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I'll have to deploy virtual machines on demo laptops, which will use Vmware player, but I've got some security concerns, as some data stored in the virtual machines are a bit sensitive.

Is there a way to prevent the copy of these virtual machines ? Are the virtual hard drives encrypted, and if not is there a way to encrypt them ? In short, is there a way to lock down everything so that nobody could copy and or use these VMs in another computer ?

EDIT :

Truecrypt to encrypt the VM could be a solution, but if the password used by truecrypt is leaked, then it becomes useless. Associating the VM with a computer so that it can only run on a specifica hardware should do the trick, but I haven't found a solution that allows me to do that...

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You're making it sound like you don't trust your users. If that's the case, you're fighting a lost cause in securing this...? –  Bart Silverstrim May 3 '10 at 14:37
    
Are you securing it from your own users, or from thieves? –  Bart Silverstrim May 3 '10 at 14:37
    
Both in fact. I'd like to be able to prevent a thief to steal my data, and deny the possibility for my users to be able to steal it as well... It's not that i don't trust them, but you never know what can happen... –  Florent Courtay May 3 '10 at 14:48
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The trouble is that any user with authorized access can steal from you; it's a security weakpoint. It's like malware. You can secure systems up the wazoo; it won't prevent a worm or malware from gaining access to a users session and attacking their home directory files, which if it's your HR guy (for example) will leak sensitive data, because his account has authorized access. You have to trust your users and let them access what's appropriate for their job or you're just creating hassle for yourself and them. –  Bart Silverstrim May 3 '10 at 14:52
    
Setting it up so that your guys doing demos of this software (or whatever your situation is) aren't allowed to do just about anything with these laptops and adding cumbersome layers in the name of security is a good way for you to end up in a Dilbert cartoon. My advice is to give them access to only what is needed for their jobs and trust them, otherwise someone made poor hiring choices or you're cultivating a culture of distrust and frustration at their IT department. –  Bart Silverstrim May 3 '10 at 14:54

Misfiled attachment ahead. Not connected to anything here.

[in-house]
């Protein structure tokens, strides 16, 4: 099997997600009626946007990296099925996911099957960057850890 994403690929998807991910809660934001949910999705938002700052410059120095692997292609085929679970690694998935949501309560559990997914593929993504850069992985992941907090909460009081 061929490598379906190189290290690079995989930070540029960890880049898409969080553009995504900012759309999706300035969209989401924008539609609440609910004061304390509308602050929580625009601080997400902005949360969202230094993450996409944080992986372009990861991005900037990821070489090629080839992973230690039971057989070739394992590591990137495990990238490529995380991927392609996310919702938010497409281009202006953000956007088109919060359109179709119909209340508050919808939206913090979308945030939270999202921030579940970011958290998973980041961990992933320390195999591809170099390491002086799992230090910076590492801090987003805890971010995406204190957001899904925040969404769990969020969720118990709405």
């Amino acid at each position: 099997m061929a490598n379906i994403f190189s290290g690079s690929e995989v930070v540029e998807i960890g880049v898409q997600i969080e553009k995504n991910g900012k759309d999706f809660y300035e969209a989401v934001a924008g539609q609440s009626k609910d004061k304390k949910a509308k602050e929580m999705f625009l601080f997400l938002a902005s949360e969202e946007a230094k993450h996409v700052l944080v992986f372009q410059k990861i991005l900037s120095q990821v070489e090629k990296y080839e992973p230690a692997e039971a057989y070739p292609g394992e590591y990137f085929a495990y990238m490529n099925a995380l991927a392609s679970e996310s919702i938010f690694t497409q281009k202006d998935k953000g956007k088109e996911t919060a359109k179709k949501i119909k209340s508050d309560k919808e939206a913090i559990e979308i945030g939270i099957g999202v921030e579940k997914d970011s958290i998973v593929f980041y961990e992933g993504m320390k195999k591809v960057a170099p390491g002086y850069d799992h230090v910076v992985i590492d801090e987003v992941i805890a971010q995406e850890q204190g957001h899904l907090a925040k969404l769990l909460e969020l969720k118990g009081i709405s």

4 Answers 4

up vote 2 down vote accepted

Three suggestions and a comment ..

S1- Reconfigure the demo to minimize (or eliminate) the secure data available. THIS IS THE BEST APPROACH.

S2- Avoid the issue by giving the demo laptops mobile broadband so that they can connect without plugging in at the clients. At that point, there are a ton of very secure methods to connect (VPN, Terminal Server, GotoMyPC, and so on). It is likely more cost effective than building secure, inconvenient laptops that you have to manage and deal with frequently.

S3 - If neither of these works for your organization, you could use TrueCrypt with a YubiKey, inside a VM or not. Then if the password is leaked, the data is still secure.

Comment: Once you give someone access to your data, it is as good as gone. They can take screen captures, print, take pictures with their cell phone, take notes, memorize key items, etc. In my experience, there is a quickly diminishing return on the ever more onerous and inconvenient methods to crank down on possible leaks at the client. The cost goes up, the effectiveness goes down, and the inconvenience gets out of hand. IMHO the best approach is to plug the reasonably common leaks at the core, restrict access until trust is established, and accept the permanent risk that people you trust may not be trustworthy.

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I really like the "Truecrypt with a yubikey solution". Almost transparent for the user, and associating the VM with a physical device answers a lot of my concerns :D Will be flagged as answer if nobody provides a better solution ! Thanks ! –  Florent Courtay May 3 '10 at 16:28
    
@Florent Cool, glad to help! –  tomjedrz May 3 '10 at 22:25